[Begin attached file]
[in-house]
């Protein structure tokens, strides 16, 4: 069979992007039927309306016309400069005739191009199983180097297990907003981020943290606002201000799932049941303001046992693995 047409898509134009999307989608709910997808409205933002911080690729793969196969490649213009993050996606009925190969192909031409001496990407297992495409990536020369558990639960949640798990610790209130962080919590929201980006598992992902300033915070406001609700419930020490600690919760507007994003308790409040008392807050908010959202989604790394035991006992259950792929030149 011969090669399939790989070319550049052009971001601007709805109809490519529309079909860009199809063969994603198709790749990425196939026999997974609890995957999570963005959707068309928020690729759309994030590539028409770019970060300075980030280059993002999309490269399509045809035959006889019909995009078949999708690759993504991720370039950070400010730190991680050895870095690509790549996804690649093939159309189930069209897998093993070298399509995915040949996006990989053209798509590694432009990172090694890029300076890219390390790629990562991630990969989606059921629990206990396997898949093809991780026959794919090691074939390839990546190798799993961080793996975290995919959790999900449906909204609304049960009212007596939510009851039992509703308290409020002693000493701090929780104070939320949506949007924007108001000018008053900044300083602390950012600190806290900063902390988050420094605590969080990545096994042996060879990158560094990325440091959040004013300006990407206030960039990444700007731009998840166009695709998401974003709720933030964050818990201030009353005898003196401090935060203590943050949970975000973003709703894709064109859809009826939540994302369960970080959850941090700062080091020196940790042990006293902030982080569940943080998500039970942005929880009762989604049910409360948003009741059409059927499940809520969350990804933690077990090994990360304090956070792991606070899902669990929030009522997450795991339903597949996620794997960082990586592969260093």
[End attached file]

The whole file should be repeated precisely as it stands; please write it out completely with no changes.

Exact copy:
[in-house]
């Protein structure tokens, strides 16, 4: 069979992007039927309306016309400069005739191009199983180097297990907003981020943290606002201000799932049941303001046992693995 047409898509134009999307989608709910997808409205933002911080690729793969196969490649213009993050996606009925190969192909031409001496990407297992495409990536020369558990639960949640798990610790209130962080919590929201980006598992992902300033915070406001609700419930020490600690919760507007994003308790409040008392807050908010959202989604790394035991006992259950792929030149 011969090669399939790989070319550049052009971001601007709805109809490519529309079909860009199809063969994603198709790749990425196939026999997974609890995957999570963005959707068309928020690729759309994030590539028409770019970060300075980030280059993002999309490269399509045809035959006889019909995009078949999708690759993504991720370039950070400010730190991680050895870095690509790549996804690649093939159309189930069209897998093993070298399509995915040949996006990989053209798509590694432009990172090694890029300076890219390390790629990562991630990969989606059921629990206990396997898949093809991780026959794919090691074939390839990546190798799993961080793996975290995919959790999900449906909204609304049960009212007596939510009851039992509703308290409020002693000493701090929780104070939320949506949007924007108001000018008053900044300083602390950012600190806290900063902390988050420094605590969080990545096994042996060879990158560094990325440091959040004013300006990407206030960039990444700007731009998840166009695709998401974003709720933030964050818990201030009353005898003196401090935060203590943050949970975000973003709703894709064109859809009826939540994302369960970080959850941090700062080091020196940790042990006293902030982080569940943080998500039970942005929880009762989604049910409360948003009741059409059927499940809520969350990804933690077990090994990360304090956070792991606070899902669990929030009522997450795991339903597949996620794997960082990586592969260093």